The National Veterinary Committee wishes to inform all members regarding the reinforcement of Influenza vaccination requirements as follow:
1- All horses and ponies will have to have received the required vaccinations and have the dates the vaccines are administered and batch number entered in their passports by a veterinary surgeon.
2- Horses/ponies attending all events organized by SJI including measuring venues will be checked for compliance.
3- Vaccinations will be available at measuring centres.
4- Ponies attending SJI measuring venues that are not up-to-date with the vaccinations will be required to be vaccinated at the centre, otherwise they will be refused for measuring.
Influenza and Tetanus protocols
1. A Primary Course of two injections not less than 21 days or more than 92 days apart. It is most common to give the second vaccination 3 - 6 weeks after the first.
2. A First Booster must be given 5 - 7 months (not less than 150 days and not more than 215 days) after the second injection of the Primary Course. Thereafter, Annual Boosters are to be given not more than 12 months apart.
If at any time an injection is given later than is required under these rules, the whole sequence must be started from the beginning, including the 5 - 7 month booster. HORSES AND PONIES COMPETING IN FEI COMPETITIONS REQUIRE 6 MONTHLY FLU VACCINATIONS - These rules are meant for competition purposes.
Equine Influenza - Flu Information
A highly contagious, viral disease of the respiratory system caused by different strains of influenza virus. A horse contracts the virus either by contact with an infected horse or indirectly by contaminated air/environment. Infected horses incubate the virus for only 1-3 days before developing symptoms, which is why outbreaks of influenza spread so rapidly.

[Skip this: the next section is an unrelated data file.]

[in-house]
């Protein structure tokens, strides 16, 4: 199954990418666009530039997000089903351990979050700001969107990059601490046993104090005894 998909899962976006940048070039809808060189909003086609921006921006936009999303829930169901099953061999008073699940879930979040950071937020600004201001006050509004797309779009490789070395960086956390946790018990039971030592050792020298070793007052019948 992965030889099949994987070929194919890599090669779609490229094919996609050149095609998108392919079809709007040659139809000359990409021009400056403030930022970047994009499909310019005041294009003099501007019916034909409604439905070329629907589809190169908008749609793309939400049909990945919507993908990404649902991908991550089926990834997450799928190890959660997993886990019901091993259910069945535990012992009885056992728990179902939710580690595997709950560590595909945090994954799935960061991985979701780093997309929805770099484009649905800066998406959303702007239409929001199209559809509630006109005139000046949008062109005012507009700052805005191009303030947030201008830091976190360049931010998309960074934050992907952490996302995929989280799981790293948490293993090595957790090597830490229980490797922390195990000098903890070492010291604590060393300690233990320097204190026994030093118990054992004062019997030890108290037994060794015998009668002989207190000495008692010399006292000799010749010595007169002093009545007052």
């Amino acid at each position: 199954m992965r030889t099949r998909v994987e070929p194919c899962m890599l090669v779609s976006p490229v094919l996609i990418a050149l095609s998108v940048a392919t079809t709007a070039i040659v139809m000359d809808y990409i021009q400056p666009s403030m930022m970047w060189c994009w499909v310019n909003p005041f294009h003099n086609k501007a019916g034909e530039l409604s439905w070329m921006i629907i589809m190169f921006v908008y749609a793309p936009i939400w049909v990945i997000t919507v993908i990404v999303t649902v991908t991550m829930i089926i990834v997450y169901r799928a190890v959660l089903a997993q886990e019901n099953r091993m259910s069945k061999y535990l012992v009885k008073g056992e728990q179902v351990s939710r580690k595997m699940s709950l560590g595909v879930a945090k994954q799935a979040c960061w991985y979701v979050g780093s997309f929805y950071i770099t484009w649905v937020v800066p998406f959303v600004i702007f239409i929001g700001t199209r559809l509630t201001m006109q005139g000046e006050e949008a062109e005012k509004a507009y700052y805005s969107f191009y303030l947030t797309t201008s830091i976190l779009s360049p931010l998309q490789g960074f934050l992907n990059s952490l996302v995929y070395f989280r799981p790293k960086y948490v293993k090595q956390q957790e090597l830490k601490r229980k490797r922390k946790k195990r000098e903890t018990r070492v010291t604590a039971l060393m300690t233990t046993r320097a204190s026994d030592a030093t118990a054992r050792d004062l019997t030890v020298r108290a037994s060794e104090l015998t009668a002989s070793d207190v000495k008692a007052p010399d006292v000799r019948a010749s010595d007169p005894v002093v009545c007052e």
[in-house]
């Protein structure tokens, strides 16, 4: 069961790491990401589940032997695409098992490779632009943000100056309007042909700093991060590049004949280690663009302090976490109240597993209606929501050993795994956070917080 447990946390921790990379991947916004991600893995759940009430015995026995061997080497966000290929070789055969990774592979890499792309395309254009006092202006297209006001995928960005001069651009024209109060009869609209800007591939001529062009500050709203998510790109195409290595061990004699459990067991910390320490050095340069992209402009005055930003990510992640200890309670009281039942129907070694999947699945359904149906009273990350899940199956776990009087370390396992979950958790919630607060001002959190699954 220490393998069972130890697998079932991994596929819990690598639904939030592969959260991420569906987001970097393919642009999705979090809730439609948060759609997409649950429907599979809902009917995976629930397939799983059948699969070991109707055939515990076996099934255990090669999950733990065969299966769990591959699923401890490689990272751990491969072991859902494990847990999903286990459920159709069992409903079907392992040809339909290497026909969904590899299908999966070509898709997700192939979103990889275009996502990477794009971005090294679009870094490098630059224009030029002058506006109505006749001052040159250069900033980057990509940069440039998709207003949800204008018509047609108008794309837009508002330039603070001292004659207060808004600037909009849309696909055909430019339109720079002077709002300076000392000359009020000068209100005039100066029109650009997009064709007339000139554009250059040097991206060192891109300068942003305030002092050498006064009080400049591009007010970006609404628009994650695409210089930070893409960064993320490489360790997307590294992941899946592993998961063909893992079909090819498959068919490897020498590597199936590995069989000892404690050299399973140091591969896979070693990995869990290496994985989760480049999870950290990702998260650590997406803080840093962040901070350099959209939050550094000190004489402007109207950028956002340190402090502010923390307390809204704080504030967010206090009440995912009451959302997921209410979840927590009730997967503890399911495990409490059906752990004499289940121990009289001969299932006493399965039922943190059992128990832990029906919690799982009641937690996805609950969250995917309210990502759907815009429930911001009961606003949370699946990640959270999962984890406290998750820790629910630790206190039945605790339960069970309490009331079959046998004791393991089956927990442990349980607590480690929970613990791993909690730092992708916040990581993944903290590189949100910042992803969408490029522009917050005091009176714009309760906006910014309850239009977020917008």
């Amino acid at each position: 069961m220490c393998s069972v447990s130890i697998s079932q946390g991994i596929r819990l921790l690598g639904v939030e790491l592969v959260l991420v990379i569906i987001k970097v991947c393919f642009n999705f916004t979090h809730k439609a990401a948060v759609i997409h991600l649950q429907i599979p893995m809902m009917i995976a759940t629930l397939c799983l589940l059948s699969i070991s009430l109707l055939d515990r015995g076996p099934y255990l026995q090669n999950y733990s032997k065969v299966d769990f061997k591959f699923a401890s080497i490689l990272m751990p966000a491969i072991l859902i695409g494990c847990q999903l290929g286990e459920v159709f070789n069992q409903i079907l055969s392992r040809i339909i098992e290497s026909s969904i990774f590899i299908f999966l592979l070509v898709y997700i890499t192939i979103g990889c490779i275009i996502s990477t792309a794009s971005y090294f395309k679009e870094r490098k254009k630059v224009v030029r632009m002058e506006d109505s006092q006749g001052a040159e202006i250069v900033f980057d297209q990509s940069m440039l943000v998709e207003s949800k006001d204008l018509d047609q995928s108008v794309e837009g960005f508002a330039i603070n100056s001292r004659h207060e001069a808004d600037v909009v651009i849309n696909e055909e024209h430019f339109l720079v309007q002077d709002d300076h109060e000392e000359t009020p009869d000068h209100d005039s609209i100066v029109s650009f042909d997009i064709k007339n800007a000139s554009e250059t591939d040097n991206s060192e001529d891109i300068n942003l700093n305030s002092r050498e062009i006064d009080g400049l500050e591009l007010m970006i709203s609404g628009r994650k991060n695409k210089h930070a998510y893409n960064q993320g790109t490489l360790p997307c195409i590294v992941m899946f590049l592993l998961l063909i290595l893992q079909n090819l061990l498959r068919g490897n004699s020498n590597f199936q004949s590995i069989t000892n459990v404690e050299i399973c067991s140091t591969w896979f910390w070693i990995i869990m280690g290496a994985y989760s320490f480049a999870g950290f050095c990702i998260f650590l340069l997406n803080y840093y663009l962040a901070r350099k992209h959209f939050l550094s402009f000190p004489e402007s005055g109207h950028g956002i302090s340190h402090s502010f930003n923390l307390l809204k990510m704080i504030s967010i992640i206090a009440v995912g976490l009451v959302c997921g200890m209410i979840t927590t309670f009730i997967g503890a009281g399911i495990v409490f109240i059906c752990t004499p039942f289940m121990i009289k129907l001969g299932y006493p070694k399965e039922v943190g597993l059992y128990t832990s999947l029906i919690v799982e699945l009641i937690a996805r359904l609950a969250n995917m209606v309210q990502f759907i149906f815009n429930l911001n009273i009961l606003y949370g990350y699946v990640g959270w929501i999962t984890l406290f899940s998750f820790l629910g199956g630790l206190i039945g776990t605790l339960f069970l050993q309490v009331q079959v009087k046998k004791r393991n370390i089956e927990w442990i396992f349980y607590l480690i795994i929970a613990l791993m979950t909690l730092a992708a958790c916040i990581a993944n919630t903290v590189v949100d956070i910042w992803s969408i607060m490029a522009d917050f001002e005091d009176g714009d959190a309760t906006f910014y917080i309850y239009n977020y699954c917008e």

The symptoms of influenza include:
• An increased temperature up to 41 degrees C (106 degrees F) for 1-3 days
• A harsh dry cough of sudden onset that persists for 2-3 weeks or more
• Clear nasal discharge progressing to thick yellow discharge
• Lethargy, lasting weeks to months and loss of appetite
The disease can develop into life-threatening bronchitis or pneumonia. Often when horses recover from influenza they can be left in a debilitated state making them more susceptible to secondary infections.
Outbreaks of influenza are most common when large numbers of young horses are brought together in stressful conditions e.g. sales or shows.
Because the infecting strain of the virus tends to vary, vaccine manufacturers are constantly updating their vaccines to ensure full protection.
Most influenza vaccinations also contain the tetanus vaccine combined in a single injection. Tetanus is caused by the bacterium Clostridium tetani that is found in soil and horse faeces. It enters the body by an open wound or in some cases via the intestinal tract. It has an incubation period of 7-21 days and hence owners are often not aware that their horse has received a wound, or thought it minor or of no importance and yet their horse develops tetanus.
The signs of tetanus are:
1. Stiffness in the head and limbs progressing to a reluctance to move e.g. Saw horse stance
2. Spasms in the muscles of the head and neck resulting in difficulty chewing, flared nostrils and a wide-eyed expression, third eyelid spasm
3. Trembling progressing to violent, whole body spasms in response to sudden movements. The majority of horses that contract tetanus die.